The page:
If you’re lucky enough to get a recce before your shoot, make it count with these tips – many learnt through bitter experience!
1. Don’t Recce to find your story
A recce is a chance to see how your story/film/programme will shape up in the location. It is NOT where you find or decide what your story is. If you don’t have a story stood-up before you go on a recce, you’re recce’ing too early. That said, your recce might throw up some new information – whether editorial or practical – that may change your story and you will have to react to that.
You may not get time to recce every last location and meet every contributor. If so, work out what you really need to see. When I’m on a recce, I always aim to meet the key contributor and visit the main location followed by anything I had a bad feeling about. Beyond that, recce anything that is a potential health and safety issue ahead of supplementary contributors and locations.
Put your imaginary headphones on and be your sound-recordist for a moment. We all know how annoying it is to be interrupted because of background noise. It’s more annoying if you could have pre-empted the issues. Transport is the single biggest issue, followed by building sites. But there are countless other examples… Next to a school? You’ll want to film without clashing with noisy break times.
4. Look around – and up!
Sometimes you end up so focussed on what you can see on the ground and talking to contributors, you miss great filming opportunities. The main one is the chance of using buildings at your location for a high angle shot. Even if you realise later, it may be too late to get access or complete any health and safety requirements. You might also need to take into account the position of the sun through the day – it might dictate when you will film in a particular direction.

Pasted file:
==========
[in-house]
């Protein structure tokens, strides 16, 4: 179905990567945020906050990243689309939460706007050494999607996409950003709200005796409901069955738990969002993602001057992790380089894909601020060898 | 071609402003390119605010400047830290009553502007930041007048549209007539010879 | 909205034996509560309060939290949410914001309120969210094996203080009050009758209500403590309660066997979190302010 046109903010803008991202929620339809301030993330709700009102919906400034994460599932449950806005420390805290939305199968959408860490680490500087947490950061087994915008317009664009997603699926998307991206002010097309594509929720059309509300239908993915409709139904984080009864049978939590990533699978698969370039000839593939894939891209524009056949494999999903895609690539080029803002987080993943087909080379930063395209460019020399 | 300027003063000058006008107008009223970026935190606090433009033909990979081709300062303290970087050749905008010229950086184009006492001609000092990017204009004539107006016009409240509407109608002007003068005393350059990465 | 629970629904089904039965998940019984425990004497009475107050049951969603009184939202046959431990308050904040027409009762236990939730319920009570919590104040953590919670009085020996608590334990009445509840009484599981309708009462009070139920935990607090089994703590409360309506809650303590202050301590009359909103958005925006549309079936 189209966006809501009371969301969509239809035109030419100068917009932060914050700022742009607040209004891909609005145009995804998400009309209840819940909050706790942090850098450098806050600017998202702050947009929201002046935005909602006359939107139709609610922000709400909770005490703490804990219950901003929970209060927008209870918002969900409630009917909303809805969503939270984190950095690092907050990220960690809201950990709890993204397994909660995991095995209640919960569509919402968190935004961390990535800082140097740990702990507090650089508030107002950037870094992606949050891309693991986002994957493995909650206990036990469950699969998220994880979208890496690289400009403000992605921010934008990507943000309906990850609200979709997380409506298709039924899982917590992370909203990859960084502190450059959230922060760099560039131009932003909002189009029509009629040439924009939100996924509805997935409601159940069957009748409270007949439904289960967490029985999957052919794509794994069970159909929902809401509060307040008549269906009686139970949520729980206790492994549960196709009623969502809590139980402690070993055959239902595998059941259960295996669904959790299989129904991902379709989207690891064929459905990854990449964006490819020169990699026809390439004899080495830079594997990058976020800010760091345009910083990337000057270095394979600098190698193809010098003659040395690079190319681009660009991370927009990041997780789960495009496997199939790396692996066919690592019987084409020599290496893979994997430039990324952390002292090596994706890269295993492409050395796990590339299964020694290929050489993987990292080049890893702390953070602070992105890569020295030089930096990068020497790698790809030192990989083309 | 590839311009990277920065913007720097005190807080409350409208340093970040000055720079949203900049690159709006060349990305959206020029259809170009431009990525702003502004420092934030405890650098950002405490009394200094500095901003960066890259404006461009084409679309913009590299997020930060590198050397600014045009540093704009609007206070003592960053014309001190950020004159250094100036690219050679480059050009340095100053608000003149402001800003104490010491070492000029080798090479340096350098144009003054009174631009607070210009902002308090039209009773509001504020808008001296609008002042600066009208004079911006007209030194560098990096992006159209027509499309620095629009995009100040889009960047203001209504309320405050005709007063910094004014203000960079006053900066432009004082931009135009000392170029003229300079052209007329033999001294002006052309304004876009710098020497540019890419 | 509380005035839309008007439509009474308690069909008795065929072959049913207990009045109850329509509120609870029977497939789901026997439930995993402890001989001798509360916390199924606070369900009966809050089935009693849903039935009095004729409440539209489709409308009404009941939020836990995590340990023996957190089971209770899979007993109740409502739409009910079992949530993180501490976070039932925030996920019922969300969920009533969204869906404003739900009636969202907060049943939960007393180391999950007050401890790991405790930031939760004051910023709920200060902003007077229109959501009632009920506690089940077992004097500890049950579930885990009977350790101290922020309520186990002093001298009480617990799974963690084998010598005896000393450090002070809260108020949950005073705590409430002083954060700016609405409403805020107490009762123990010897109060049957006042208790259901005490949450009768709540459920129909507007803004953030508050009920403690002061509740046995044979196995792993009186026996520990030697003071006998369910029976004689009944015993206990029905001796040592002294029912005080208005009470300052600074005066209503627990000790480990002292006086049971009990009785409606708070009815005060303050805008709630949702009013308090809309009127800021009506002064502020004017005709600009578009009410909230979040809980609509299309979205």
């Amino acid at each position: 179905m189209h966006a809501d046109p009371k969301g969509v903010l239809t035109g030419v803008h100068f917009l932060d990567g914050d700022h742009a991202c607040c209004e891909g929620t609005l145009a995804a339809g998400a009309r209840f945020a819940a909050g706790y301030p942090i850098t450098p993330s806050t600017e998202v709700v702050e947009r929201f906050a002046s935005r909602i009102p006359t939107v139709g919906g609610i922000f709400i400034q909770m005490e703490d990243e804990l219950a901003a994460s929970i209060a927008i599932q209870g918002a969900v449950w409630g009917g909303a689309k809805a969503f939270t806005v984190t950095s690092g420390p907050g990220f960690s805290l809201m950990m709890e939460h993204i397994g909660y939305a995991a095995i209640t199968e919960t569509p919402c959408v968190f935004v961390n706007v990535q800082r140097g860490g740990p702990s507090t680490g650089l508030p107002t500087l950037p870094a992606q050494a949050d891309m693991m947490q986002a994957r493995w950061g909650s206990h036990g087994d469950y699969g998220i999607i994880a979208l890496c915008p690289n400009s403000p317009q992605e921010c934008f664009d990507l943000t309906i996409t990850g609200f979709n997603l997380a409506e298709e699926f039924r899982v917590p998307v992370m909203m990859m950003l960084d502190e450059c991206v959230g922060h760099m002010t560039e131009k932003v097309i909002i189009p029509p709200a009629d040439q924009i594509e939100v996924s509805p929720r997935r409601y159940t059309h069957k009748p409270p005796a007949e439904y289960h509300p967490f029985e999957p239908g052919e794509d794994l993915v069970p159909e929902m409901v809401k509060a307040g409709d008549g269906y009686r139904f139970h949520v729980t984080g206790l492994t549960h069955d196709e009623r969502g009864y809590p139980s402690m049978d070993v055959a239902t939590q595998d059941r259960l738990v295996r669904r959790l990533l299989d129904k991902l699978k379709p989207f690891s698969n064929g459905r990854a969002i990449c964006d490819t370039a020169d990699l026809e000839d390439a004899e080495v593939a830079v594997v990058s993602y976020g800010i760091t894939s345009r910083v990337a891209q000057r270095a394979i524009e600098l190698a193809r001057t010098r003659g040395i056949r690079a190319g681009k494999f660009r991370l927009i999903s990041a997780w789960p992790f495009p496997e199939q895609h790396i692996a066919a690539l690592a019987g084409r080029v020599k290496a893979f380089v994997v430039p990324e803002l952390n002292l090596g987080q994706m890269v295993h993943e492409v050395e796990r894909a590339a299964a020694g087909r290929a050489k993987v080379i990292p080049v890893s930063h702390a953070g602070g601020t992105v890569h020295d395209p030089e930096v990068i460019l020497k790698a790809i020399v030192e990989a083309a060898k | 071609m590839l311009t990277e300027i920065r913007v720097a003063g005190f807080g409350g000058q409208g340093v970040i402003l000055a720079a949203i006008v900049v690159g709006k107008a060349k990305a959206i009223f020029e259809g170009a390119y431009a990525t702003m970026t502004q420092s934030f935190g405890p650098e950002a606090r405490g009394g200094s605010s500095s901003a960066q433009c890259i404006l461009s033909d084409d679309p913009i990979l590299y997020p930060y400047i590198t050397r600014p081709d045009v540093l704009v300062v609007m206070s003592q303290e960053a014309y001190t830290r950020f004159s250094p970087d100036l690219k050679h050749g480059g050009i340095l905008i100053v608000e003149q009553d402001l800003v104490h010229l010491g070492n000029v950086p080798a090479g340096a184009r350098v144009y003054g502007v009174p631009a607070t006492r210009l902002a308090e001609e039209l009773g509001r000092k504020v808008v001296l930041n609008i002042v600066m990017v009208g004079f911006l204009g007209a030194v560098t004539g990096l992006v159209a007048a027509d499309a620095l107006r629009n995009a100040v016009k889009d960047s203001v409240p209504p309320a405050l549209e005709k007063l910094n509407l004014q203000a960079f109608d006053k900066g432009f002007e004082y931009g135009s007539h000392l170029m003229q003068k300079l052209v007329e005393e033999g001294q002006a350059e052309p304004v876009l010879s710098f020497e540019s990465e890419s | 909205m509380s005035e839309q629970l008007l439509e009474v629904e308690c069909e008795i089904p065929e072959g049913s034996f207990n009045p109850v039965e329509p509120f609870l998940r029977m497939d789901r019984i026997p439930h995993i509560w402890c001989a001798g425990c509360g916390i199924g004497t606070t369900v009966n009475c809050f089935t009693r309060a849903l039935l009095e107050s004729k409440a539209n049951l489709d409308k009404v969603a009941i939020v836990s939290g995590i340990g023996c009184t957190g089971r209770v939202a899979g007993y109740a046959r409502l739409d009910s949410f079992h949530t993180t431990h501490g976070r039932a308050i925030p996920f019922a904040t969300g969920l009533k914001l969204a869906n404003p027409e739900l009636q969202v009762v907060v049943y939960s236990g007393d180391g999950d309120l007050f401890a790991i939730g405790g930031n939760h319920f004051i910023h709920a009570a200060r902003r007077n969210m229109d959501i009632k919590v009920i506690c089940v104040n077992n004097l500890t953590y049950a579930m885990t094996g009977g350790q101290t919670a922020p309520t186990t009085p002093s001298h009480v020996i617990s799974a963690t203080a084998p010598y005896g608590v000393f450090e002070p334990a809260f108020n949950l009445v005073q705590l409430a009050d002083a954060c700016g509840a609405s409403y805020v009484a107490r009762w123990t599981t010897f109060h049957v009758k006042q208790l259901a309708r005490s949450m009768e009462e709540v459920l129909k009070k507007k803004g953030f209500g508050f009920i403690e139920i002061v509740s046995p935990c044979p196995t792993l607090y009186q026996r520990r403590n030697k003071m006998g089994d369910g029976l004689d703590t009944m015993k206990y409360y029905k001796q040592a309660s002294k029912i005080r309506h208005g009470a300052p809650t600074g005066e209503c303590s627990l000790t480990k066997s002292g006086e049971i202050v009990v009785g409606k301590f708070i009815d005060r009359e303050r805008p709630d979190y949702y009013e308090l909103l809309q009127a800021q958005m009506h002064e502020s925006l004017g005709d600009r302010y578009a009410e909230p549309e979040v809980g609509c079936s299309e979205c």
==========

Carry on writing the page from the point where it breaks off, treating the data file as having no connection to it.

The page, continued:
5. Take pictures
Whether stills or video, it’s worth taking a few shots as an aide memoire. Some pix might be useful for your risk assessment or sending to your cameraman. Also, if you use your GPS-enabled smartphone, you’ll have the co-ordinates where you took the picture which can be useful back in the office.
6. Check your diary
Talk to your contacts and contributors on the ground about timings… not just availability but I’ve lost count of the number of events that have thrown me on the day – and not just big annual events but even things as simple as the day the bins are collected. Where relevant, you’ll also need to think about tide-times and sunrise/sunset times.
7. On the way home
Think about some of the practicalities you can piece together from your day(s) out. With everything you’ve learned above and your experience of the journey times around the area, ask yourself some questions – What’s the best filming order? Where will we stay before and after the shoot? Where will we have lunch? etc
8. The Next Day
Work on securing any location access you need and let everyone know you intend to film/not film with them. Start putting together your schedule – it doesn’t have to be full and final yet, but at least have a starting point.
In the first of an occasional series of computer/tech tips for tv types, I sing the praises of Dropbox.
Dropbox has saved my life so many times – especially when working away from the office – perhaps at home or on a shoot.
So first up what is Dropbox? It’s an online storage system. Once installed on your computer(s), phone and tablet anything you put into Dropbox on one device is immediately available on all the others AND through any computer via the Dropbox website.
You can store any file on there but only the regular stuff is viewable in the mobile app version (images, PDFs, Word docs, some movie formats etc).